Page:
Hungary passes law preventing same-sex couples from adopting

Hungary’s Parliament approved a constitutional amendment on Tuesday that prevents gay couples from adopting. The modification of the law has been carried out thanks to the 143 votes of the deputies of Fidesz, the party of the ultra-nationalist Prime Minister Viktor Orbán and with 45 against and 5 abstentions, according to the local agency MTI.

An MEP from Orbán's party, 'caught' in an orgy in Brussels bypassing the restrictions of the pandemic

An MEP from Orbán’s party, ‘caught’ in an orgy in Brussels bypassing the restrictions of the pandemic

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The text of the amendment stipulates in the Magna Carta that “the mother is female, the father is male” and that Hungary guarantees the development of the child according to his gender. This decline in the rights of LGTBI people in the Central European country occurs amid a wave of outrage from the group in that country.

Amnesty International (AI) already warned this Monday, on the eve of the parliamentary approval, that these are “discriminatory, homophobic and transphobic” measures, which constitute a new attack against LGTB + people as the constitutional reform restricts the already diminished rights of that community.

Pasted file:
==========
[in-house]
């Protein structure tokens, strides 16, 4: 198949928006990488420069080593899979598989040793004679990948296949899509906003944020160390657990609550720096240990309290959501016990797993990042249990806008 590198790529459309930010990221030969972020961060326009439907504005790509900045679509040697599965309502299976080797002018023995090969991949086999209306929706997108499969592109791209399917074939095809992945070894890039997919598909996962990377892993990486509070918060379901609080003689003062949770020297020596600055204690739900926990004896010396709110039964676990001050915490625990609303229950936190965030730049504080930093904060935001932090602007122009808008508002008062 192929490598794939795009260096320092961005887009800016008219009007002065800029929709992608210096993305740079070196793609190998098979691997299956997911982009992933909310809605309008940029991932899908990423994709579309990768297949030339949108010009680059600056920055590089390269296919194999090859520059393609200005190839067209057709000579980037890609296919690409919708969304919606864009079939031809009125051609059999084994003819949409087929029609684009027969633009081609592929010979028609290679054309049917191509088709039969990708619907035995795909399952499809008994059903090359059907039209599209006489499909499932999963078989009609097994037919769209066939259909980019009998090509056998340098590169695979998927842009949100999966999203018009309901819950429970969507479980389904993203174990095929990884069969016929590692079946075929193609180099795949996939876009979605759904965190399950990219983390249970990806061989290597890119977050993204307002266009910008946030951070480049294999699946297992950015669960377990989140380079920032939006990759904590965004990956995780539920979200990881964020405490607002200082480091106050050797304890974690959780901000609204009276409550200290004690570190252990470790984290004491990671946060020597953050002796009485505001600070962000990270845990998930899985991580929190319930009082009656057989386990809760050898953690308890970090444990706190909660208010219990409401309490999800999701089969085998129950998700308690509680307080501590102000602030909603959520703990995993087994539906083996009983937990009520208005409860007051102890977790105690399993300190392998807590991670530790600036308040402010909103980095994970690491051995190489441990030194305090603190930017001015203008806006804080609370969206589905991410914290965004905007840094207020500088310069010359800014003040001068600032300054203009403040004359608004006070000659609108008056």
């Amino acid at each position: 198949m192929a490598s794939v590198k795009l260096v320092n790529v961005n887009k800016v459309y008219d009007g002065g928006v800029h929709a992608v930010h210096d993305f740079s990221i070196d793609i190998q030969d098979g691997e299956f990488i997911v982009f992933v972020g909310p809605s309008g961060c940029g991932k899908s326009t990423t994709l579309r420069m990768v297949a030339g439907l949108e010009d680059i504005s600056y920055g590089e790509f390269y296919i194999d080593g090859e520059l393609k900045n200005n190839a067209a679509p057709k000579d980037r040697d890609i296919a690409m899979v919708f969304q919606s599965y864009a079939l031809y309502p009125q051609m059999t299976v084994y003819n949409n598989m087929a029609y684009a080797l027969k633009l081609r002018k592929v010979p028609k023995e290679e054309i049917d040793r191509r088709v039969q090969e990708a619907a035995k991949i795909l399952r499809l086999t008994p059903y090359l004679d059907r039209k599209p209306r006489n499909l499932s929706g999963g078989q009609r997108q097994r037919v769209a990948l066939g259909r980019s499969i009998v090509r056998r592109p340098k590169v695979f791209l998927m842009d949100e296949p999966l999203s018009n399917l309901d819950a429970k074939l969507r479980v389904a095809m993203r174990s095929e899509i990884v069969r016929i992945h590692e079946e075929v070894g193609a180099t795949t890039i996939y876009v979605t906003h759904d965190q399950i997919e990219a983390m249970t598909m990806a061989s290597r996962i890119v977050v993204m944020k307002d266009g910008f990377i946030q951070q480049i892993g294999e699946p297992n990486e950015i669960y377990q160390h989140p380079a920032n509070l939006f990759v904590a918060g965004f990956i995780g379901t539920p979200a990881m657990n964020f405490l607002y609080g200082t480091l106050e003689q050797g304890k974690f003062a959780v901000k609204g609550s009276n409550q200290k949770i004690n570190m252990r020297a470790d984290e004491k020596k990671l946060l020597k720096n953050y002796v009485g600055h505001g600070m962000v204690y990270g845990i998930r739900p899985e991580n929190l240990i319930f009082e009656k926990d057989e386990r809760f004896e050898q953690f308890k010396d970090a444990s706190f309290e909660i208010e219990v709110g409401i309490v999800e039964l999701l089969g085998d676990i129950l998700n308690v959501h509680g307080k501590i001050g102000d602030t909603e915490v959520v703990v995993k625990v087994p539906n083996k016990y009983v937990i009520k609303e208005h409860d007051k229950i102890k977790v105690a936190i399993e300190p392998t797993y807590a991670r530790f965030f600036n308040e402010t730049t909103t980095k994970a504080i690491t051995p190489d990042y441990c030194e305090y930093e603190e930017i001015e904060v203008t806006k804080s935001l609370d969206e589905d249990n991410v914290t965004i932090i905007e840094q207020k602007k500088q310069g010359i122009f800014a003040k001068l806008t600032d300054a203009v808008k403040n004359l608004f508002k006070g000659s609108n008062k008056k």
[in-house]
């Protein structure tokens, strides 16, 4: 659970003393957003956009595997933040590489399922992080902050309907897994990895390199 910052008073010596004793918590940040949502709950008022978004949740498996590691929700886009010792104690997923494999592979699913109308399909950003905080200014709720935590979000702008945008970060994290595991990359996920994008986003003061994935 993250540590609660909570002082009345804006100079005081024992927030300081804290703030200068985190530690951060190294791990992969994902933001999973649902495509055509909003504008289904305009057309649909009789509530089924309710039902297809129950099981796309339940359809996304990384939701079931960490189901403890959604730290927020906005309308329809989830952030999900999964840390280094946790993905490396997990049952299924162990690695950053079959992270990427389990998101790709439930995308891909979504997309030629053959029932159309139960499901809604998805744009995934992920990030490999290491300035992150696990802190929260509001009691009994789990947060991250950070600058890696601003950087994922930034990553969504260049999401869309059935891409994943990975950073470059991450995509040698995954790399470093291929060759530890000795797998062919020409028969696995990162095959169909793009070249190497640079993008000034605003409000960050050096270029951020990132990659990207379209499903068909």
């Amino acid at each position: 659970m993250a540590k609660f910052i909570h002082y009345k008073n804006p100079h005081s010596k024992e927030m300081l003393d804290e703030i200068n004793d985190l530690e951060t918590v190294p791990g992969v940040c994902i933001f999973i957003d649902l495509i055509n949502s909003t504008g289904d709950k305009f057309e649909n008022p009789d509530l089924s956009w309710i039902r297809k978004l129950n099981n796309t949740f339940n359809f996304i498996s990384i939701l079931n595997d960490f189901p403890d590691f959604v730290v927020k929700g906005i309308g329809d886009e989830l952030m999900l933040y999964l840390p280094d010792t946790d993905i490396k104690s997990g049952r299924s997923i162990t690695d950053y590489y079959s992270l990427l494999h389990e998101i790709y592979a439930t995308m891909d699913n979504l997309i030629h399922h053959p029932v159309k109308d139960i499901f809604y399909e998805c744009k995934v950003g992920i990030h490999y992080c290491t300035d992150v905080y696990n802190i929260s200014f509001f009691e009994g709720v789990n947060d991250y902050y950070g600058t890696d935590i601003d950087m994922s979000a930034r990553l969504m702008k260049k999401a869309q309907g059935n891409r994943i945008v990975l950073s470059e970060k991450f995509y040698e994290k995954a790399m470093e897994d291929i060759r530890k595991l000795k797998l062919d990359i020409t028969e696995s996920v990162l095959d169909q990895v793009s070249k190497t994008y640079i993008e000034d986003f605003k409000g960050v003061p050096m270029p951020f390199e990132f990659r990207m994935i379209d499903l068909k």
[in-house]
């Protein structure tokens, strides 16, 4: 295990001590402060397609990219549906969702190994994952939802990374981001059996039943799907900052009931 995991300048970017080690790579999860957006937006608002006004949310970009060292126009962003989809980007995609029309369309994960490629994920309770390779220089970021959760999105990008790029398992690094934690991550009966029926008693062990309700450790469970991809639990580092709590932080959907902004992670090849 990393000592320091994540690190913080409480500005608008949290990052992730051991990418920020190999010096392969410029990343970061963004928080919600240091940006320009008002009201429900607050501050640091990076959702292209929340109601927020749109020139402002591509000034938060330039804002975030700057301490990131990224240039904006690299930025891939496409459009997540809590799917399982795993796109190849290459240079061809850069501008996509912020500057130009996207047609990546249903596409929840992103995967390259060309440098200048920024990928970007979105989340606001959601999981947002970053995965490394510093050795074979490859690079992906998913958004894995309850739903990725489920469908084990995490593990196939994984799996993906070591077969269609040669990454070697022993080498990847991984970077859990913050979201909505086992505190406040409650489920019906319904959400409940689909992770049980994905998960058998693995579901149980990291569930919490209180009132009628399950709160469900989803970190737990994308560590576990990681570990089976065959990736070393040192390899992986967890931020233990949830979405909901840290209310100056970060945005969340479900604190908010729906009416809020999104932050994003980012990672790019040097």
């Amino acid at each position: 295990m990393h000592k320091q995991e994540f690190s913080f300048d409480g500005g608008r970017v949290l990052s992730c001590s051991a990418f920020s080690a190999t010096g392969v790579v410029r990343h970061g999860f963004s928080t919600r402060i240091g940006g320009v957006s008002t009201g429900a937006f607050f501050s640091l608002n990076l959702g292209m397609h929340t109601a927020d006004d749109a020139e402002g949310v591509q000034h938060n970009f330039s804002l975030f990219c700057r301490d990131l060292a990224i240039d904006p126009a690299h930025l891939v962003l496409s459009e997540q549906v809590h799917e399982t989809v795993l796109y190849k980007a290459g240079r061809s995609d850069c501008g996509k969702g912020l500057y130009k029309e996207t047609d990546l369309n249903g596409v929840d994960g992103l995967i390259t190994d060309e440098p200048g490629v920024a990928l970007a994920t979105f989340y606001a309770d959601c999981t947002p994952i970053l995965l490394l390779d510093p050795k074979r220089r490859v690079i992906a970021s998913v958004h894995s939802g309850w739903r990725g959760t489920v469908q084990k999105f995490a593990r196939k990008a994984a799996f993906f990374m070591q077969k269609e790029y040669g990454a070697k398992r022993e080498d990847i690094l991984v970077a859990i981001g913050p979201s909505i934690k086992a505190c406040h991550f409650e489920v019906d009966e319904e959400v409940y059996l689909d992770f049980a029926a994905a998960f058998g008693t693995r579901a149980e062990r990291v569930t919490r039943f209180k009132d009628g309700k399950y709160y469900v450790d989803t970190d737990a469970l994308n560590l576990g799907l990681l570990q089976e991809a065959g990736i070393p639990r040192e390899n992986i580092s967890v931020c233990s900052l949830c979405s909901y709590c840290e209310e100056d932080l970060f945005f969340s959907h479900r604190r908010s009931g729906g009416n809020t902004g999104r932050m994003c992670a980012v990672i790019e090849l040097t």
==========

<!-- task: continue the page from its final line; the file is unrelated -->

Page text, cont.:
The left-wing opposition party, the Democratic Coalition, did not participate in the vote, as planned, considering the proposed legislation “exclusive”.

Another legal reform related to this constitutional amendment determines that only marriages – which according to the law cannot be constituted between persons of the same sex – can adopt children.

The Orbán government, in power since 2010, has introduced in recent years a series of provisions that stipulate the traditional family model that they defend. Already the Constitution of 2011 determines that marriage is the union of a man and a woman.

The 2020 annual report of the International Lesbian, Gay, Bisexual, Trans and Intersex Association (ILGA) reveals a worsening of the situation of this group in Hungary, which is ranked 27 out of a total of 49 European countries, in the index that assesses the legal situation of LGTB + communities.


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